Contact: University of North Carolina at Chapel Hill School of Medicine, Center for Maternal and Infant Health, Old Clinic Building, Room 3018, Campus Box 7181, Chapel Hill, NC 27599-7181, Telephone: (919) 843-7865 Fax: (919) 843-7865 E-mail: cmih@med.unc.edu Web Site: https://www.mombaby.org/ Available from the website.

Keywords: Audiovisual materials, Continuing education, Distance education, MCH training programs, Mental health, Preconception care, Prenatal education, Prevention services, Screening, Substance abuse prevention, Women's health services

Fajnzylber E, Hotz VJ, Sanders SG. 2010. An economic model of amniocentesis choice. Cambridge, MA: National Bureau of Economic Research, 41 pp. (NBER working paper series no. 16306)

Annotation: This paper examines the logic behind the typical recommendation by medical practitioners that only pregnant women over the age of 35 be tested for Down syndrome and other genetic disorders using amniocentesis or chorionic villus sampling (CVS) since these tests can cause miscarriage. The authors argue that such logic is incomplete, since the cost of such testing rises with age, just as the benefit does: While undergoing an amniocentesis always entails the risk of miscarriage of a healthy fetus, these costs are lower at early ages, because there is a higher probability of being able to replace a miscarried fetus with a healthy birth at a later age. In this paper, the authors present an economic model of amniocentesis choice to explore this tradeoff.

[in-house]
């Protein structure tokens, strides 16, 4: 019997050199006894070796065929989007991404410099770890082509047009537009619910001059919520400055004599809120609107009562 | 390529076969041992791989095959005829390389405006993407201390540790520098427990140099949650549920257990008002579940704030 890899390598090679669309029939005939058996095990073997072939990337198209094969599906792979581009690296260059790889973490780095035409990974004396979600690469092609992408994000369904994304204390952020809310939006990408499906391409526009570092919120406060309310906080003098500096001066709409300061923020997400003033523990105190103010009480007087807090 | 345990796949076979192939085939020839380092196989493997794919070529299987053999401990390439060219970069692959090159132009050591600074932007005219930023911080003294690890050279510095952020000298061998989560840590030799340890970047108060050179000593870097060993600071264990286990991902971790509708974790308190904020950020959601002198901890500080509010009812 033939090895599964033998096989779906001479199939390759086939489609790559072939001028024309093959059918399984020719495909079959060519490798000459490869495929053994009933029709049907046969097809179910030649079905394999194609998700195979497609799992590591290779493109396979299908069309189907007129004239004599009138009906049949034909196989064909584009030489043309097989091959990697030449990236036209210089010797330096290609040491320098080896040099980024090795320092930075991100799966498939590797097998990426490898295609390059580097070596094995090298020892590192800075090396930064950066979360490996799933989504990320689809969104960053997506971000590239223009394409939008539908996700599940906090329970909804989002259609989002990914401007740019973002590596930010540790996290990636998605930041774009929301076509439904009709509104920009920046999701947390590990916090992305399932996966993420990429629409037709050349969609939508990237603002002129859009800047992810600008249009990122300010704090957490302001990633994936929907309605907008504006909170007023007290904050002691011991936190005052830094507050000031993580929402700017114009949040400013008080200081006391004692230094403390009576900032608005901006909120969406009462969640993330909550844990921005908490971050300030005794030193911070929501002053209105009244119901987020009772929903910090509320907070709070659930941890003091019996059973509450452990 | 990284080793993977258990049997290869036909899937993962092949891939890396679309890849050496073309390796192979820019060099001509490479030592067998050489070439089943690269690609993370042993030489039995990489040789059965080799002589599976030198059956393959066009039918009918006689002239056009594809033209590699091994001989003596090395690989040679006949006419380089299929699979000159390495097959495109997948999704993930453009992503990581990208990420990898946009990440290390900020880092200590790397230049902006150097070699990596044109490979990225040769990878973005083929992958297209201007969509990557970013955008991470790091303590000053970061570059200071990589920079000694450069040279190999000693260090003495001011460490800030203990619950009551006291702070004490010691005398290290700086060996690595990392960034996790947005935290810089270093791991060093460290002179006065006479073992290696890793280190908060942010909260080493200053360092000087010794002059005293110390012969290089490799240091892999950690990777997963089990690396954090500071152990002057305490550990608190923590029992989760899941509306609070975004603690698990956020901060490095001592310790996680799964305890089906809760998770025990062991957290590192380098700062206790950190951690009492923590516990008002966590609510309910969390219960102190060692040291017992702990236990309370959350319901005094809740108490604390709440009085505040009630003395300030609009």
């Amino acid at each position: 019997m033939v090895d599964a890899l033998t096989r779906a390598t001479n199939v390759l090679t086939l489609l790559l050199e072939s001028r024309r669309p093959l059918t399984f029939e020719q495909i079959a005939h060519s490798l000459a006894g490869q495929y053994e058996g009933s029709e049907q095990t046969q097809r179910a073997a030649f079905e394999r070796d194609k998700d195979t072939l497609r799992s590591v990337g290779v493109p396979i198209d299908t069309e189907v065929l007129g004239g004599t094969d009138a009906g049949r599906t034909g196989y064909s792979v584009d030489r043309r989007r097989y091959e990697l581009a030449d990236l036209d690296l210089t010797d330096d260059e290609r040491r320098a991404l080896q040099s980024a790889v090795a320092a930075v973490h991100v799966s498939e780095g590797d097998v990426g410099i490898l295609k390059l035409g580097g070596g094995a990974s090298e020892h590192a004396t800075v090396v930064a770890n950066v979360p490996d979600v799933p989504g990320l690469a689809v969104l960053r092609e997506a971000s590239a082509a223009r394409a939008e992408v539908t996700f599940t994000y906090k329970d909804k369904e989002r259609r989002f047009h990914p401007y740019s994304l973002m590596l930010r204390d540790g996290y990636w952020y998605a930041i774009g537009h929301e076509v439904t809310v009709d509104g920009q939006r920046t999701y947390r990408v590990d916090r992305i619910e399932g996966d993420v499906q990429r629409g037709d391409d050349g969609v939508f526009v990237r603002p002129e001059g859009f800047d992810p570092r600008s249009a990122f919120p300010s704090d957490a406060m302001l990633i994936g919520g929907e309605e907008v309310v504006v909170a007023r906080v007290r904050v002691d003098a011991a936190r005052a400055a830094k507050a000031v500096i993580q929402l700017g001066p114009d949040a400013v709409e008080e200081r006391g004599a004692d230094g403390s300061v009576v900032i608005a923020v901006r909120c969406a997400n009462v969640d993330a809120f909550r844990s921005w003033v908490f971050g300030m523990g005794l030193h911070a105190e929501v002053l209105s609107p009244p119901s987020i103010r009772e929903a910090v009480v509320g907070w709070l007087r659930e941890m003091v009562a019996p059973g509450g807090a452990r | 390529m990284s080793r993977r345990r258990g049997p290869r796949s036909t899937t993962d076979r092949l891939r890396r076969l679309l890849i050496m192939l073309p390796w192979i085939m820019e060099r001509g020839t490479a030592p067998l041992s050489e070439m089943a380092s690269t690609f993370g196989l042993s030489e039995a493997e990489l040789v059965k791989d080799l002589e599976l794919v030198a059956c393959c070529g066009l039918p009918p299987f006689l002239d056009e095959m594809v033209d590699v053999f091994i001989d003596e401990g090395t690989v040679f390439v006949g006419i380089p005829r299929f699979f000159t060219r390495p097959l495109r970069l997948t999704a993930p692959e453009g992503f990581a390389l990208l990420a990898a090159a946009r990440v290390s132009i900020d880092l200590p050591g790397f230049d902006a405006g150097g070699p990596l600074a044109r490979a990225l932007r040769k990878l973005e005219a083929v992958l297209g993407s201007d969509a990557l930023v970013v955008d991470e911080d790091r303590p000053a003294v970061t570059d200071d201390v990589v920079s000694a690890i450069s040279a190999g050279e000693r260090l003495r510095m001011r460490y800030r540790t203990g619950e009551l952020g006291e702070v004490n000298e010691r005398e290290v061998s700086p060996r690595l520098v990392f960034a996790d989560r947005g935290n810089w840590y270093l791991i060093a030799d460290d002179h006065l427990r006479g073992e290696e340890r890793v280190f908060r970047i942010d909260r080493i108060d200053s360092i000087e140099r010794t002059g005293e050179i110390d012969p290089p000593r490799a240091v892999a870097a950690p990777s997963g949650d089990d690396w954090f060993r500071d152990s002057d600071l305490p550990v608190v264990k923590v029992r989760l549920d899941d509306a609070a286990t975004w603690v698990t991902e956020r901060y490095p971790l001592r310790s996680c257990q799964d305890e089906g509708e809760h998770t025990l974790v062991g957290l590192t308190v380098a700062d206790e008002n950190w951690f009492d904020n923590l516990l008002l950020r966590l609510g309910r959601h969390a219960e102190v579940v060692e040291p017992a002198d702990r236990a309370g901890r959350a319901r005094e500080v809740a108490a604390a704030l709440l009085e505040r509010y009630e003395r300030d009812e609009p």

Contact: National Bureau of Economic Research, 1050 Massachusetts Avenue, Cambridge, MA 02138-5398, Telephone: (617) 868-3900 Fax: (617) 868-2742 E-mail: info@nber.org Web Site: http://www.nber.org Available from the website.

Keywords: Amniocentesis, Chorionic villi sampling, Cost effectiveness, Economic factors, Genetic disorders, Genetic screening, Guidelines, Maternal age, Prenatal screening

Barry KL, Caetano R, Chang G, DeJoseph MC, Miller LA, O'Connor MJ, Olson, HC, Floyd RL, Weber MK, DeStefano F, Dolina S, Leeks K. 2009. Reducing alcohol-exposed pregnancies: A Report of the National Task Force on Fetal Alcohol Syndrome and Fetal Alcohol Effect. Atlanta, GA: National Task Force on Fetal Alcohol Syndrome and Fetal Alcohol Effect, 26 pp.